History of 2nd Street, Ogden, Utah

Stories of Bingham's Fort, Lynne, Five Points

214 West 2nd Street – Pioneer Mary Maxham; burnt brick house c. 1871.

Posted by weberhistory on April 24, 2010

Mary Maxham House built 1871; photo Weber County Assessor c.1930.

Mary Maxham Home; photo 2010.

photo 2015

Mary Maxham house; photo 2015


Mary Maxham came from Vermont as a Mormon convert and built this house as an affluent elderly lady.  Constructed of “burnt” brick, this cross-wing plan is one and a half stories high and has a central section with side wings projecting to both sides; the roof lines of the central section and the wings are perpendicular, thus the name cross-wing.  At the time of its building the projecting bay windows gave the house an urban charm that was more stylish than the surrounding farm houses.  It was considered a “high class house for those early times”and was a popular architectural style in the early United States.[1]

Mary Maxham strategically located the house next door to the school house for her convenience in attending church and social events.  In the 1870s the school house was still the hub of community activity.

Like other structures of “burnt” bricks, the house has a three-foot rock foundation to protect the bricks from effects of rain and moist soil. Presently the exterior bricks are covered with siding, but the rock foundation is still visible.  After 1880 the cross-wing replaced the hall-parlor as the most common Utah house type.[2]

Sketch of a similar cross-wing “T” floor plan; the side wing with bay windows is the principle front façade.


Mary Maxham was a wealthy widow who came from Vermont to Utah for the sake of the gospel; her only son died in the Civil War. [3] Although she walked with a cane she was able to walk 100 feet next door to the schoolhouse to attend meetings or socials.

“In 1871 Mary Hutchens, age 13, took a seat next to the aisle in the Mormon Lynne branch which convened in the (Lynne) school house and waited for the meeting to begin.  This was the first time she saw Mary Maxham, an old lady, a stranger, walking down the aisle with the aid of a cane.  Mary noticed that all the chairs were filled so she jumped up and offered the old lady her seat.  That evening her father said to her mother that Mrs. Maxham wanted Mary to work for her.  Mary’s mother objected as she could not do without Mary’s help.  Her father said that Mrs. Maxham was very insistent that she would have nobody but the little girl that gave her a seat this morning at church.

Eventually Mrs. Maxham had her way, and Mary was requested to go there and live and earn a $1.00 a week (Mrs. Maxham’s house was on the west side of the school and Mary’s house was on the east side of the school).  It was supposed that she would have lots of time on her hands since she was just taking care of a house and being a companion to an old lady; so her mother said she would have time enough to come home one day a week and help with the washing and then she could take the ironing back and do that.  This Mary did.  In addition, she did her grandmother’s washing and ironing and Mrs. Maxham’s.  When school started Mary went to school in the day and spent the afternoon and night at Mrs. Maxham’s who was soon known as “Aunt Mary” to all the Hutchens family.”[4]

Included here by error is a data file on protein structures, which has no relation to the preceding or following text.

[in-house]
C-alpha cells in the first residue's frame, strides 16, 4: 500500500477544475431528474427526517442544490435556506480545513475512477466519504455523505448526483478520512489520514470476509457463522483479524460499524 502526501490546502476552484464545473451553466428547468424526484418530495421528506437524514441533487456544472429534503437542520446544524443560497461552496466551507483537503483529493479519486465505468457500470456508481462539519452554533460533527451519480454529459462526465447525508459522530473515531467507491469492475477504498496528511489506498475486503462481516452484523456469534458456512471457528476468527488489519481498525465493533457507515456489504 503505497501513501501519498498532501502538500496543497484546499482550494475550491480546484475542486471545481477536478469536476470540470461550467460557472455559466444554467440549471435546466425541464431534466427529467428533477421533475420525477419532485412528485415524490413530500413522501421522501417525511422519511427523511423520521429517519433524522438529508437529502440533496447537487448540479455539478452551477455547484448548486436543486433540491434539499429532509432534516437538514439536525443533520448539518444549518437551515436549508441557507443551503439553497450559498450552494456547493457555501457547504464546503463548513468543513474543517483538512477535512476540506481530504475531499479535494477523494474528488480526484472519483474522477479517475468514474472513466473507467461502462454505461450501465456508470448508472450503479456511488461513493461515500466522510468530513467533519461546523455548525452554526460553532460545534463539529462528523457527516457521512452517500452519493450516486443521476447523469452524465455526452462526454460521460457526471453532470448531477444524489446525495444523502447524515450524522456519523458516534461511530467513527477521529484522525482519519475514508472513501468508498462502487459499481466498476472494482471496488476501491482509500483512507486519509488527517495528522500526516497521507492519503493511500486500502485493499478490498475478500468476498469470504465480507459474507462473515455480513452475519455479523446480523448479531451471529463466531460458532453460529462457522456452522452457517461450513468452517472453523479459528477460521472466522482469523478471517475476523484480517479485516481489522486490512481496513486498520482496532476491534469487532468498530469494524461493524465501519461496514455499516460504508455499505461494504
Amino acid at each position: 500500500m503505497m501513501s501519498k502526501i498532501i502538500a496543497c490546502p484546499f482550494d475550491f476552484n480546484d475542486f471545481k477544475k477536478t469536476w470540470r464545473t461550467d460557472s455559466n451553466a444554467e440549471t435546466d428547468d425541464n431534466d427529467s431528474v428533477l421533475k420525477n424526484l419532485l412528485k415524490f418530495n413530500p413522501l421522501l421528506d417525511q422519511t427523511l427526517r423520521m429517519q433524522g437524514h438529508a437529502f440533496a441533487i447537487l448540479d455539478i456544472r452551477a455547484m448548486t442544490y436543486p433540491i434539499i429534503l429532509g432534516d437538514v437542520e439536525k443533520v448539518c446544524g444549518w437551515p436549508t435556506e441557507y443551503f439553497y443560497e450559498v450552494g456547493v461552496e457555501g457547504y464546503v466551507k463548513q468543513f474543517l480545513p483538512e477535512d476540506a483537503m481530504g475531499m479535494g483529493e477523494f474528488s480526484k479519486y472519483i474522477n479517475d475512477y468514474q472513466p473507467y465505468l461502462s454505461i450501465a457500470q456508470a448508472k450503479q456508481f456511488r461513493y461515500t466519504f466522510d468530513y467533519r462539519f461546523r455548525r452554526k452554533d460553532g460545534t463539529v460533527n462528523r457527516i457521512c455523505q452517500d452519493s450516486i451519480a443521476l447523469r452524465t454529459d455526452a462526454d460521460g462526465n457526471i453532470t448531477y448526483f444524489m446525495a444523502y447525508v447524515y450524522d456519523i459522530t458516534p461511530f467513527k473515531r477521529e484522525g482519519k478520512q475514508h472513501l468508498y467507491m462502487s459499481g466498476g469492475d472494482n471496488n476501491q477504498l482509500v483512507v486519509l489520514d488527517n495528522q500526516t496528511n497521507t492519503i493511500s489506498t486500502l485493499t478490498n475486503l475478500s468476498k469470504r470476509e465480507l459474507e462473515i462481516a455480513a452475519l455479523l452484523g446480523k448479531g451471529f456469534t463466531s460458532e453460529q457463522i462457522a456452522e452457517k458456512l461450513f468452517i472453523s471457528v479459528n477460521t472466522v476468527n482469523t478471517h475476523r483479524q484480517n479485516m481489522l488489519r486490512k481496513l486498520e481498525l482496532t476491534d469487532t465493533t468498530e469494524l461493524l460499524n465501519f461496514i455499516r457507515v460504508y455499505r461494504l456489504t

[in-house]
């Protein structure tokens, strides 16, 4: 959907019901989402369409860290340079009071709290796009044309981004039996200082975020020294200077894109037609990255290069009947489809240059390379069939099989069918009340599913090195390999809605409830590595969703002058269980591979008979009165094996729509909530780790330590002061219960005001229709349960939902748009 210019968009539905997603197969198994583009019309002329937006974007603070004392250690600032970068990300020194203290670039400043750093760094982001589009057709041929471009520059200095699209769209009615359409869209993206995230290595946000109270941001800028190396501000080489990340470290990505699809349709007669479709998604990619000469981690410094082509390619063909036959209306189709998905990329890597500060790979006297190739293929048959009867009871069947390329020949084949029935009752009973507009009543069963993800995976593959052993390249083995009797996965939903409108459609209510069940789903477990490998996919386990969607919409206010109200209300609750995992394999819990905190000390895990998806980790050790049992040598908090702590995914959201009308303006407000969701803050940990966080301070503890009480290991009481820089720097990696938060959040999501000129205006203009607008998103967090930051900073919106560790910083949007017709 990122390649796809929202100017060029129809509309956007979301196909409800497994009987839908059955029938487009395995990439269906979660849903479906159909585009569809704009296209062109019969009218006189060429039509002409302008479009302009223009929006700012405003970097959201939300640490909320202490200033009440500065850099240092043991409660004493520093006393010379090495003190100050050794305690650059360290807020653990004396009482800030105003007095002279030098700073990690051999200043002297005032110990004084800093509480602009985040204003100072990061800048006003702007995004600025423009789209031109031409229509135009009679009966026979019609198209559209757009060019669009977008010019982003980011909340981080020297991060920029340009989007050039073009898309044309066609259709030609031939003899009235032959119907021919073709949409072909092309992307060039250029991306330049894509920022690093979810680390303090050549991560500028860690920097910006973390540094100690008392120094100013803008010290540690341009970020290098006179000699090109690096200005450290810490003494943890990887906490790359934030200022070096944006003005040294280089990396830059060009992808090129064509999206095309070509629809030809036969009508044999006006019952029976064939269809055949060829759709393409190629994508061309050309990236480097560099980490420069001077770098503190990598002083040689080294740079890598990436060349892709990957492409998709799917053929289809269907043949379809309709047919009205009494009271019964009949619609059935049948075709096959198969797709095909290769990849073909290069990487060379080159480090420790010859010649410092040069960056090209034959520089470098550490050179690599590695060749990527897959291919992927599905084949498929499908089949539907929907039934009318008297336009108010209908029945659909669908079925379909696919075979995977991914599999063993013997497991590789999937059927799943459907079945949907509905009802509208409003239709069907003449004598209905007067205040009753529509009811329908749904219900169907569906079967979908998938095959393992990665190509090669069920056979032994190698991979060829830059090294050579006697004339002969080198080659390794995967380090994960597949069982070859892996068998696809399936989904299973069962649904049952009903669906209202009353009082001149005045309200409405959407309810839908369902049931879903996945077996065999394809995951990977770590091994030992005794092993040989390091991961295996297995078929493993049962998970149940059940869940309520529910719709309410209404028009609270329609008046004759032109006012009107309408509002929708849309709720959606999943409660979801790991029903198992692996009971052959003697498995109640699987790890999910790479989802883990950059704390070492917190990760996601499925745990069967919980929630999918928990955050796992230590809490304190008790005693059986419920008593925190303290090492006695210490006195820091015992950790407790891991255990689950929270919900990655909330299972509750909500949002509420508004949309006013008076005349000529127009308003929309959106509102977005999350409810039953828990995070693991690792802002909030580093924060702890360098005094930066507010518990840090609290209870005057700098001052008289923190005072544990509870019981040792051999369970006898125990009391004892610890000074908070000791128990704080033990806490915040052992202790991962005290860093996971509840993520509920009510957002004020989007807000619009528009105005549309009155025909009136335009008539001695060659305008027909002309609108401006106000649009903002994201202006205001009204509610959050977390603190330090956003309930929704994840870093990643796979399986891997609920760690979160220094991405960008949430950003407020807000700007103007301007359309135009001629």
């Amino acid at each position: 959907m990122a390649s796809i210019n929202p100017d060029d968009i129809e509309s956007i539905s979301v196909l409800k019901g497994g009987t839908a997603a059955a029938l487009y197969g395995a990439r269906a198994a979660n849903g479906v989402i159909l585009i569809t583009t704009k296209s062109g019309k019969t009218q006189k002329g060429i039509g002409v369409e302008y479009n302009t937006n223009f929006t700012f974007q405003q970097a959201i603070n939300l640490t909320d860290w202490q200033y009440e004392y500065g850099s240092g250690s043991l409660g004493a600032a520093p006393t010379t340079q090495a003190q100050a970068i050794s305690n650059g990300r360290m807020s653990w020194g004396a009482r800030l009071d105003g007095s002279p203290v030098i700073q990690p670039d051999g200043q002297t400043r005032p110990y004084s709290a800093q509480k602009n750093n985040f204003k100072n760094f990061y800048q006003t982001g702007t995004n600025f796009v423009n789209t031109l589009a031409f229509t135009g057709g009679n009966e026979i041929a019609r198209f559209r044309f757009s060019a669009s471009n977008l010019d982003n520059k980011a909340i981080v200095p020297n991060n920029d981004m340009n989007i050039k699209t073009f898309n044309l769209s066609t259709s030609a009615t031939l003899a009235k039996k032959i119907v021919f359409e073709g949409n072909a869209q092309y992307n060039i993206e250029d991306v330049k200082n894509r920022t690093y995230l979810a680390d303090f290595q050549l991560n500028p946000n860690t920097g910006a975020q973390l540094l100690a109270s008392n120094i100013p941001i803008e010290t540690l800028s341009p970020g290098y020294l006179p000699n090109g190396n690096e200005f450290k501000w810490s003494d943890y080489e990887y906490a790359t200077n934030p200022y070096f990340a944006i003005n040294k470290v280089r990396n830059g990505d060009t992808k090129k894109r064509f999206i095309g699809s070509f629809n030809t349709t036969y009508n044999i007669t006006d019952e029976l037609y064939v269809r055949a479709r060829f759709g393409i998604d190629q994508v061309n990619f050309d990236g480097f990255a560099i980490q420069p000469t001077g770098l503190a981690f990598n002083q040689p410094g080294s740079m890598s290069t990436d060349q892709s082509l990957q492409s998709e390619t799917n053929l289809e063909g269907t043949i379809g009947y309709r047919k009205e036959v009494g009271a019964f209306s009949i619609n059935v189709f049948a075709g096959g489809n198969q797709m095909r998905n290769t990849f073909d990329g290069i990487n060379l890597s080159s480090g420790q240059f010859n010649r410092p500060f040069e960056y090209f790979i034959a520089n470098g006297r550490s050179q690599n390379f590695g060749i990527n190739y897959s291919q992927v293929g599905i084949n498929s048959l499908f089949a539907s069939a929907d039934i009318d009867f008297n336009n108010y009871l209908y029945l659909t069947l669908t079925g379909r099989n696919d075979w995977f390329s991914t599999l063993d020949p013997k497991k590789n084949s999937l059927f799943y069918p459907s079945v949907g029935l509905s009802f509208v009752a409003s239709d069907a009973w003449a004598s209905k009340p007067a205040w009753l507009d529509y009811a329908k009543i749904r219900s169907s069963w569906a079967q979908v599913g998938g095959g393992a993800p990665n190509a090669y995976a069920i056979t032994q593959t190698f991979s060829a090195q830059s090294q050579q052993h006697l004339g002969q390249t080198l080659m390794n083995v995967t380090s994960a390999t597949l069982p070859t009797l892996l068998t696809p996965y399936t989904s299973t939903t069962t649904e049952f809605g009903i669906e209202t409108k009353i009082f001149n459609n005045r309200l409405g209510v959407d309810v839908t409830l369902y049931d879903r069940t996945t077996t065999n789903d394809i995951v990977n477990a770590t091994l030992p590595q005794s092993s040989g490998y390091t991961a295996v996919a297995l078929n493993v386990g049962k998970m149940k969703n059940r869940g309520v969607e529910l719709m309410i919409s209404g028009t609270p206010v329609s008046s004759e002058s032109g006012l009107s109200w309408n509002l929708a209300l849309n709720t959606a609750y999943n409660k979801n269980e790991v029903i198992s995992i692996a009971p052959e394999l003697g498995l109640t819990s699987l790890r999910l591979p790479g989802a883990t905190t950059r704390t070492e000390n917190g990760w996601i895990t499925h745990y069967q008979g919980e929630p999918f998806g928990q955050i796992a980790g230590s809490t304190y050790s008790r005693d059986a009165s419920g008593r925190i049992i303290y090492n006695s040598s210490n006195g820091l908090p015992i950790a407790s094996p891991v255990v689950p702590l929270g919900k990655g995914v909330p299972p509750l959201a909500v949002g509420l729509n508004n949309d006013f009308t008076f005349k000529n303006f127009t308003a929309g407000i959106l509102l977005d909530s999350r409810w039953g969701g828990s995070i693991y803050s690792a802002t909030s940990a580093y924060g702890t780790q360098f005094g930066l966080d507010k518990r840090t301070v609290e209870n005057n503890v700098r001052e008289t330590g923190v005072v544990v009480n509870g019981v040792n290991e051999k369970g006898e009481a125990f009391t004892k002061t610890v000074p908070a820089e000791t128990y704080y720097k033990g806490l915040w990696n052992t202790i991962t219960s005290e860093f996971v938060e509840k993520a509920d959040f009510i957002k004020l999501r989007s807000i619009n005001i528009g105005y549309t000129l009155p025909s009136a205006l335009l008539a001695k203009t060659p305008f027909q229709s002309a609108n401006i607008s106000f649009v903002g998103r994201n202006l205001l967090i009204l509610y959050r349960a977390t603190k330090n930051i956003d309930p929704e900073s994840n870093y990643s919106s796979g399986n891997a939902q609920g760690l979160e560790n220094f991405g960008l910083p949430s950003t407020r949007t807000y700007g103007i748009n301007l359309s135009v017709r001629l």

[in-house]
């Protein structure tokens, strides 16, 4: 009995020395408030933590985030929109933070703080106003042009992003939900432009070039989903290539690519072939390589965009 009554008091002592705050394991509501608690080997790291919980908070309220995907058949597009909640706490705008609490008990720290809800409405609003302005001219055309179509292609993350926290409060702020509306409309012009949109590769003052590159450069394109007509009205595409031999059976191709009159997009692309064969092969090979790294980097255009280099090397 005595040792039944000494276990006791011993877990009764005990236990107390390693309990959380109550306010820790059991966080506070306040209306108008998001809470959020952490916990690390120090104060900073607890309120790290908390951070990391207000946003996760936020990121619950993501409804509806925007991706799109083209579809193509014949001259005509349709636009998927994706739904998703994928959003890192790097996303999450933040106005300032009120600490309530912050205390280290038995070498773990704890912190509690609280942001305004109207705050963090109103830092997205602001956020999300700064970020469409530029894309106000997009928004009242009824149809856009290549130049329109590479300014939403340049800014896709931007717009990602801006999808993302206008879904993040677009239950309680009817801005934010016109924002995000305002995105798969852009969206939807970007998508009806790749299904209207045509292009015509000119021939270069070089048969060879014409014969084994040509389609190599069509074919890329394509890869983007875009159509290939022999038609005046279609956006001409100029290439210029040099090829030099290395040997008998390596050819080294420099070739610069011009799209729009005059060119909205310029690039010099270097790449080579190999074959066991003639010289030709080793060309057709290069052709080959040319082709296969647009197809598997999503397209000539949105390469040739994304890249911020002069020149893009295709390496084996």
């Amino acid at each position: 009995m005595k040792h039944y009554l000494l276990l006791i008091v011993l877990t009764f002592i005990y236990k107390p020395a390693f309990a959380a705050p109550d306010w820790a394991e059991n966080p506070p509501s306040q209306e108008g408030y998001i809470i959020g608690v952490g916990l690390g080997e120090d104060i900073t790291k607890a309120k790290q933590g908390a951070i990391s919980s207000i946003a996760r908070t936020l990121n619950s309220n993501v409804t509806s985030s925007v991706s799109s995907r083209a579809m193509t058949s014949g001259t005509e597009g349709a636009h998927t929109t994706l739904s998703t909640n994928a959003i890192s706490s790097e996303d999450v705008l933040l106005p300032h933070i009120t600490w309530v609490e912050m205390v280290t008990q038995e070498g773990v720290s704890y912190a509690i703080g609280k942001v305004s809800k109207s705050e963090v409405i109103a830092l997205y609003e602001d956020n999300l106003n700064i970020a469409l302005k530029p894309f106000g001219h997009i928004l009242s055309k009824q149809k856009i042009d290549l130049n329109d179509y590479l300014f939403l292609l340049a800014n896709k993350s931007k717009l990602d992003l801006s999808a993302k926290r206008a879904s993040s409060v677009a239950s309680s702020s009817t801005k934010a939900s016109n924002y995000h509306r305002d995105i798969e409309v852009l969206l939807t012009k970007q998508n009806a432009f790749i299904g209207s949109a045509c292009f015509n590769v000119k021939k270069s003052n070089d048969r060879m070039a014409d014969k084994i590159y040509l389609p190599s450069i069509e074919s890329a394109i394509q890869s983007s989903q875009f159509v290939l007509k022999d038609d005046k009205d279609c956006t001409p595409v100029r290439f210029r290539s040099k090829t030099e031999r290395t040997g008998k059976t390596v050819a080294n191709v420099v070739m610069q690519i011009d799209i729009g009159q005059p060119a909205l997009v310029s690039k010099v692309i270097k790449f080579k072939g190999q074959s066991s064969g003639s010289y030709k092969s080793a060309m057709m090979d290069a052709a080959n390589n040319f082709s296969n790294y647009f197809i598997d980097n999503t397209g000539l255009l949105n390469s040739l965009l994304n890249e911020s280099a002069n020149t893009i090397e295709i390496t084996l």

Peter Sherner was neighbor Sam Gate’s adopted son.  In 1871 he was 21 years old and in addition to helping his father, he worked for the postmaster, Mr. Taft, for Mrs. Maxham and others.  Peter who had a crush on Mary Hutchens, soon had Mrs. Maxham believing it would be much safer to have a man in the house so he also came there to board.  He was six years older than Mary.[5]

Peter and Mary were married in December 1873, and they lived with Mary Maxham for another year while they built their own home at 122 2nd Street.

The Hutchens family purchased the house after Mary Maxham passed away.  Later William Hutchens’s son, Joseph Hutchens, married and lived here.  In 1892 Joseph was a carpenter for the Southern Pacific Railroad.

[1] Sarah Stone Crowther, Mary Cruse Stone, manuscript, p. 8. Burnt bricks are sun-dried adobes that were fired in a kiln and were much harder than an adobe but were soft enough to be scratched with a nail; these were made in the 1870s and 1880s.

[2] Carter and Goss, Utah’s Historic Architecture, 1847-1940, 1988, Utah State Historical Society, p.37-43.

[3] Laura Sherner Welker, Little Incidents As Mother Has Told Them, 1933, manuscript, p.2.

[4]Editor Dorothy Sherner, assisted by Laura Sherner Welker, Mary Elizabeth- Her Stories,  1933, manuscript, p. 48, 55, 56, 79.

[5] Laura Sherner Welker, Dorothy’s Memories of Peter Sherner, 1928, manuscript.

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